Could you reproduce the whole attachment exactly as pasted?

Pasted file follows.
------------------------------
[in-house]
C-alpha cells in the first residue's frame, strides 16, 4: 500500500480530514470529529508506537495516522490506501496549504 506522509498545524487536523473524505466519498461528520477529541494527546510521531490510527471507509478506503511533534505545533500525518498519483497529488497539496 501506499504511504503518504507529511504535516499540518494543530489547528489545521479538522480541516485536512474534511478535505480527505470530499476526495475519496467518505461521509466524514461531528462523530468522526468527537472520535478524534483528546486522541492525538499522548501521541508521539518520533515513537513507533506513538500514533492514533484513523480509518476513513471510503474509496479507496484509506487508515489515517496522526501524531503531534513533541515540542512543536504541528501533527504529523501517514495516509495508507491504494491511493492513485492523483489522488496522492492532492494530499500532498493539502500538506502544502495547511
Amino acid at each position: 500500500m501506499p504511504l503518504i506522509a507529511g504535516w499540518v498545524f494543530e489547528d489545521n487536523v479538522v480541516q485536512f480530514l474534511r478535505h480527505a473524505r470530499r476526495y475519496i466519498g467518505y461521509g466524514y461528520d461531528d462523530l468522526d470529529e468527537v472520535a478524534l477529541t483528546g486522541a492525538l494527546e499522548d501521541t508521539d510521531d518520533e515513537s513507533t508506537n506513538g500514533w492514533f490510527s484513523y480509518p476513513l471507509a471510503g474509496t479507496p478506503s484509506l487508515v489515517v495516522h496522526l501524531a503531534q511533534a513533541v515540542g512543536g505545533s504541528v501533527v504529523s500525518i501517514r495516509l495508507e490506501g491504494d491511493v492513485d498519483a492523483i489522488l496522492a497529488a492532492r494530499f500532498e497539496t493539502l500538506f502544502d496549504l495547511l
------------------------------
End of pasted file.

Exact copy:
[in-house]
C-alpha cells in the first residue's frame, strides 16, 4: 500500500480530514470529529508506537495516522490506501496549504 506522509498545524487536523473524505466519498461528520477529541494527546510521531490510527471507509478506503511533534505545533500525518498519483497529488497539496 501506499504511504503518504507529511504535516499540518494543530489547528489545521479538522480541516485536512474534511478535505480527505470530499476526495475519496467518505461521509466524514461531528462523530468522526468527537472520535478524534483528546486522541492525538499522548501521541508521539518520533515513537513507533506513538500514533492514533484513523480509518476513513471510503474509496479507496484509506487508515489515517496522526501524531503531534513533541515540542512543536504541528501533527504529523501517514495516509495508507491504494491511493492513485492523483489522488496522492492532492494530499500532498493539502500538506502544502495547511
Amino acid at each position: 500500500m501506499p504511504l503518504i506522509a507529511g504535516w499540518v498545524f494543530e489547528d489545521n487536523v479538522v480541516q485536512f480530514l474534511r478535505h480527505a473524505r470530499r476526495y475519496i466519498g467518505y461521509g466524514y461528520d461531528d462523530l468522526d470529529e468527537v472520535a478524534l477529541t483528546g486522541a492525538l494527546e499522548d501521541t508521539d510521531d518520533e515513537s513507533t508506537n506513538g500514533w492514533f490510527s484513523y480509518p476513513l471507509a471510503g474509496t479507496p478506503s484509506l487508515v489515517v495516522h496522526l501524531a503531534q511533534a513533541v515540542g512543536g505545533s504541528v501533527v504529523s500525518i501517514r495516509l495508507e490506501g491504494d491511493v492513485d498519483a492523483i489522488l496522492a497529488a492532492r494530499f500532498e497539496t493539502l500538506f502544502d496549504l495547511l